United States District Court, C.D. California
CELIA S. V., Plaintiff,
ANDREW SAUL, Commissioner of Social Security, Defendant.
MEMORANDUM OPINION AND ORDER REVERSING AND REMANDING
DECISION OF THE COMMISSIONER
ALEXANDER F. MacKINNON, UNITED STATES MAGISTRATE JUDGE
seeks review of the Commissioner's final decision denying
her application for disability insurance benefits. In
accordance with the Court's case management order, the
parties have filed briefs addressing the merits of the
disputed issues. This matter is now ready for decision.
claim for disability insurance benefits was denied initially
and on reconsideration. A hearing took place before an
Administrative Law Judge (“ALJ”) at which
Plaintiff (represented by counsel) and a vocational expert
(“VE”) testified. The ALJ issued a decision on
June 20, 2017, finding that Plaintiff suffered from the
following severe impairments: bilateral carpal tunnel
syndrome, status post releases; right pronator teres
syndrome; right lateral epicondylitis; biceps tenosynovitis
on the right; status post left knee arthroscopy; bilateral
knee chondromalacia patella; anxiety; mood disorder; and
stiffness in neck and back. (AR 37.) The ALJ determined that
Plaintiff retained the residual functional capacity
(“RFC”) to perform the following:
“occasionally lift and/or carry 50 pounds; frequently
lift and/or carry 25 pounds; stand and/or walk for 6 hours in
an 8-hour workday; sit for 6 hours in an 8hour workday;
frequently climb stairs, stoop, kneel, crouch, and crawl;
occasionally climb ladders, ropes, and scaffolds; frequently
perform fine and gross manipulation bilaterally; limited to
simple tasks of a reasoning level of 3 or less; and no fast
paced work such as rapid assembly line.” (AR 38-39.)
Relying on the testimony of the VE based on the RFC, the ALJ
concluded that Plaintiff was unable to perform her past
relevant work, but there were other jobs that existed in
significant numbers in the national economy that Plaintiff
could have performed, such as automatic machine attendant and
laundry worker. (AR 41-42.) Accordingly, the ALJ determined
that Plaintiff was not disabled at any time from August 8,
2008 (the alleged onset date) through December 31, 2009 (the
date last insured). (AR 42.) The Appeals Council denied
review, thereby rendering the ALJ's decision the final
decision of the Commissioner.
the ALJ err in not addressing the opinion of Dr. Bleecker?
Should the ALJ have called a medical expert to testify at the
the ALJ adequately address Plaintiff's subjective symptom
the ALJ err in failing to consider the opinion of
chiropractor H. Black?
42 U.S.C. § 405(g), the Court reviews the
Commissioner's decision to determine whether the
Commissioner's findings are supported by substantial
evidence and whether the proper legal standards were applied.
See Treichler v. Comm'r of Soc. Sec. Admin., 775
F.3d 1090, 1098 (9th Cir. 2014). Substantial evidence means
“more than a mere scintilla” but less than a
preponderance. See Richardson v. Perales, 402 U.S.
389, 401 (1971); Lingenfelter v. Astrue, 504 F.3d
1028, 1035 (9th Cir. 2007). Substantial evidence is
“such relevant evidence as a reasonable mind might
accept as adequate to support a conclusion.”
Richardson, 402 U.S. at 401. Where evidence is
susceptible of more than one rational interpretation, the
Commissioner's decision must be upheld. See Orn v.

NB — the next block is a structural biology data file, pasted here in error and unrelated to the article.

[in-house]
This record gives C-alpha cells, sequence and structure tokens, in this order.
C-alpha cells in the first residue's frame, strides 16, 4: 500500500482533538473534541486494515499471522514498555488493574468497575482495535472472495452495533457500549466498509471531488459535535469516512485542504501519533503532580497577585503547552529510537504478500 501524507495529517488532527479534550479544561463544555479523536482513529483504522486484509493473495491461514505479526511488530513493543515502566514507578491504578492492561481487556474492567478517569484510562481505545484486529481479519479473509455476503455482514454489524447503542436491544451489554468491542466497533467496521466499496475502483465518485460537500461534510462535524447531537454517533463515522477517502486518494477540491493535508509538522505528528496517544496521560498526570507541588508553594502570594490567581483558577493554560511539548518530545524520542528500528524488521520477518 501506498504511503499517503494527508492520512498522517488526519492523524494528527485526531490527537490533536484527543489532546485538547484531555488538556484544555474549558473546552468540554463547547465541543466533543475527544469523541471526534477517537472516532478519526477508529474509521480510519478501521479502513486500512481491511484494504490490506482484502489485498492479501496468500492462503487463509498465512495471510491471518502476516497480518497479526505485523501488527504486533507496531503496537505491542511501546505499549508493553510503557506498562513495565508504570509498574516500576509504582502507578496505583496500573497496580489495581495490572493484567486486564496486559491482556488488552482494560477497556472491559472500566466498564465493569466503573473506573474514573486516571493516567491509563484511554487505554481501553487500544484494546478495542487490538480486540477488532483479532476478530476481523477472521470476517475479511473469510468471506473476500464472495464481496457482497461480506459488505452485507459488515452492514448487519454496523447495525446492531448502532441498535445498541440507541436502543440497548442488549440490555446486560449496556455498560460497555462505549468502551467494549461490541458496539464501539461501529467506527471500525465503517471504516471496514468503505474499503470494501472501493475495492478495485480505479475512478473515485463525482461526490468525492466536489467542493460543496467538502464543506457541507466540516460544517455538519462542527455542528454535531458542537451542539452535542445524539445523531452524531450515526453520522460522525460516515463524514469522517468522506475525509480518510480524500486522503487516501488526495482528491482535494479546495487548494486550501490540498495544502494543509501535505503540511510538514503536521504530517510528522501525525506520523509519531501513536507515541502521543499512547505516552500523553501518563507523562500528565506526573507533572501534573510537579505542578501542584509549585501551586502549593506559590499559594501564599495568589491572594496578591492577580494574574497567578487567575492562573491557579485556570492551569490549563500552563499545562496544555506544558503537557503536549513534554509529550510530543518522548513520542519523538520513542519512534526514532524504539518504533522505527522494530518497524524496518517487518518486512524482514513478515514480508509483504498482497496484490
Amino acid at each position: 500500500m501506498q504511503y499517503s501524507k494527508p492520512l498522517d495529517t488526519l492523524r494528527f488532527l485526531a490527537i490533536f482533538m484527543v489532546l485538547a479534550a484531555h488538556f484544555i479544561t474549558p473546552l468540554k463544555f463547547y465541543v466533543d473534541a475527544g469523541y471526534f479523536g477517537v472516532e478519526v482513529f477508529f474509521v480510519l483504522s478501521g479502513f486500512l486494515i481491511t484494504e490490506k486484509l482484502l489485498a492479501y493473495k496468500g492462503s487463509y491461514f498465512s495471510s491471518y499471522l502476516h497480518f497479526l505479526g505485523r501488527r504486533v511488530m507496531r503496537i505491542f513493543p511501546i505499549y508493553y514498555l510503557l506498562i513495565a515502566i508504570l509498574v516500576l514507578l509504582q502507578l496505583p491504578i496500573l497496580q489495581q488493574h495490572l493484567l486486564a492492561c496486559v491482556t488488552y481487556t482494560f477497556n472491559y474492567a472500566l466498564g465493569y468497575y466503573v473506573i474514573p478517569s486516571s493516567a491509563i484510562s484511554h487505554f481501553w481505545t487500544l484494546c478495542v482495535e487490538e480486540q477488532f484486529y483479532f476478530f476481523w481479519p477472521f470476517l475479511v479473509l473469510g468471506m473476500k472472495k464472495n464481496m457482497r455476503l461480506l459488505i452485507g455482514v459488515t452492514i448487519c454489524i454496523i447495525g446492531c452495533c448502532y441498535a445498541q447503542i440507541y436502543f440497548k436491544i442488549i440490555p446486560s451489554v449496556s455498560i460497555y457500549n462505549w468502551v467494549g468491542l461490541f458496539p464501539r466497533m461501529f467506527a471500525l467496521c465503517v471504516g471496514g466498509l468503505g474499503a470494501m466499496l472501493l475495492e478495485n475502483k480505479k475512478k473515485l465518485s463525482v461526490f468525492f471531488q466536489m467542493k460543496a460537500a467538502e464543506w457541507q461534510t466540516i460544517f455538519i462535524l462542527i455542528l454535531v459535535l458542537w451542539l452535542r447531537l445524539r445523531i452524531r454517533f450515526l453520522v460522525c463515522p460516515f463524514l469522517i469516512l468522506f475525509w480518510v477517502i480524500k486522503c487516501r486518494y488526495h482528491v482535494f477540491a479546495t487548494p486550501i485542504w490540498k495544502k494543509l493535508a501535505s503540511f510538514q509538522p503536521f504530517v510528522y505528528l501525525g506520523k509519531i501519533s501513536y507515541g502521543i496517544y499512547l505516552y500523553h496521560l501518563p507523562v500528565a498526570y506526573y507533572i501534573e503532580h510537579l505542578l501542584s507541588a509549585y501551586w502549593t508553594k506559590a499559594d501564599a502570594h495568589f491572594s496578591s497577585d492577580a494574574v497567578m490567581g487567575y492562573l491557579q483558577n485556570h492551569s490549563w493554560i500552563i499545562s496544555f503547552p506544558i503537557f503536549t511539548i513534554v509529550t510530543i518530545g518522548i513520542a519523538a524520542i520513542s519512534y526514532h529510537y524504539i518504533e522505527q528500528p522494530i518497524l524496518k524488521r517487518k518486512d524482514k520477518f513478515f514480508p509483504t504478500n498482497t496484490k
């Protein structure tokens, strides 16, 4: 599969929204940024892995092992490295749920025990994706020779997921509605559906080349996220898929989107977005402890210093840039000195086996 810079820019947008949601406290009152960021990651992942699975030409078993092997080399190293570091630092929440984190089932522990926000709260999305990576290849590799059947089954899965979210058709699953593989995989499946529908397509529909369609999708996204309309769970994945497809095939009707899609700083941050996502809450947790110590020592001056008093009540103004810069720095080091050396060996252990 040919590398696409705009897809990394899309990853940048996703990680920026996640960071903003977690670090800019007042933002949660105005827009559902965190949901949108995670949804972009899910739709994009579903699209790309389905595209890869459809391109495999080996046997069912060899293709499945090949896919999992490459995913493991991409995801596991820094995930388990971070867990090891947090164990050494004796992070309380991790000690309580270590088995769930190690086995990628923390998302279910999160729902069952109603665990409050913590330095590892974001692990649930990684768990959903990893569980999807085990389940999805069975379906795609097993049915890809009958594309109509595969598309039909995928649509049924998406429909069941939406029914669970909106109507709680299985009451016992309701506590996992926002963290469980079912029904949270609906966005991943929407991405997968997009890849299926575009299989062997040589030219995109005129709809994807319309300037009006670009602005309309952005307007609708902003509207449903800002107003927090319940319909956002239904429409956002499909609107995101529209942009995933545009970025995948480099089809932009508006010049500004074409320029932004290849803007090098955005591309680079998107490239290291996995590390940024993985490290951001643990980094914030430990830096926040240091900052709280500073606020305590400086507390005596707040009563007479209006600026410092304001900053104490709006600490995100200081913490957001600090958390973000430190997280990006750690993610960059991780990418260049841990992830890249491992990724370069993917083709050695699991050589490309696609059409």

Astrue, 495 F.3d 625, 630 (9th Cir. 2007); Batson v.
Comm'r of Soc. Sec. Admin., 359 F.3d 1190, 1196 (9th
Cir. 2004) (“When evidence reasonably supports either
confirming or reversing the ALJ's decision, [the court]
may not substitute [its] judgment for that of the
contends that the ALJ erred because her decision does not
mention the opinion of H. Harlan Bleecker, M.D., an
orthopedist who issued a consultative examination report on
June 9, 2016. (AR 812-828.) Dr. Bleecker reported that based
on various orthopedic conditions, Plaintiff could lift and
carry 20 pounds frequently and 20 pounds occasionally; stand
and walk for 15 to 20 minutes at a time with a cane; out of
eight hours, sit for six hours and stand and walk for two
hours with a cane; not walk without a case; and occasionally
reach, handle and finger. (AR 816.) On its signature page,
Dr. Bleecker's report states, “The limitations
above are assumed to be your opinion regarding current
limitations only.” (AR 825.) Dr. Bleecker did not
indicate that the limitations applied in the past.
opinions of treating and examining doctors are critical
evidence, and ALJs are required to provide specific and
legitimate reasons for rejecting them. See Lesterv. Chater, 81 F.3d 821, 830 (9th Cir. 1996);
Magallanes v. Bowen, 881 F.2d 747, 751 (9th Cir.
1989). While the Commissioner argues that the ALJ's
decision did not need to address Dr. Bleecker's opinion
because it was prepared more than six years after the date
late insured, this argument is not persuasive. Based on the
present record, it is impossible to know why the ALJ failed
to mention Dr. Bleecker and his opinion. It is quite possible
that this medical opinion was merely overlooked by the ALJ.
Moreover, even if the ALJ had actually considered the
Bleecker report and decided not to discuss it simply because
it came after the date last insured, that would be contrary
to Ninth Circuit law: “We think it is clear that
reports containing observations made after the period for
disability are relevant to assess the claimant's
disability. . . . It is obvious that medical reports are
inevitably rendered retrospectively and should not be
disregarded solely on that basis.” Smith v.
Bowen, 849 F.2d 1222, 1225 (9th Cir. 1988). The Ninth
Circuit in Smith went to state, “medical
evaluations made after expiration of a claimant's insured
status are relevant to an evaluation of the pre-expiration
condition, ” and the Court of Appeals cited with
approval decisions where courts in other circuits found that
medical reports from years after the expiration of insured
status were ...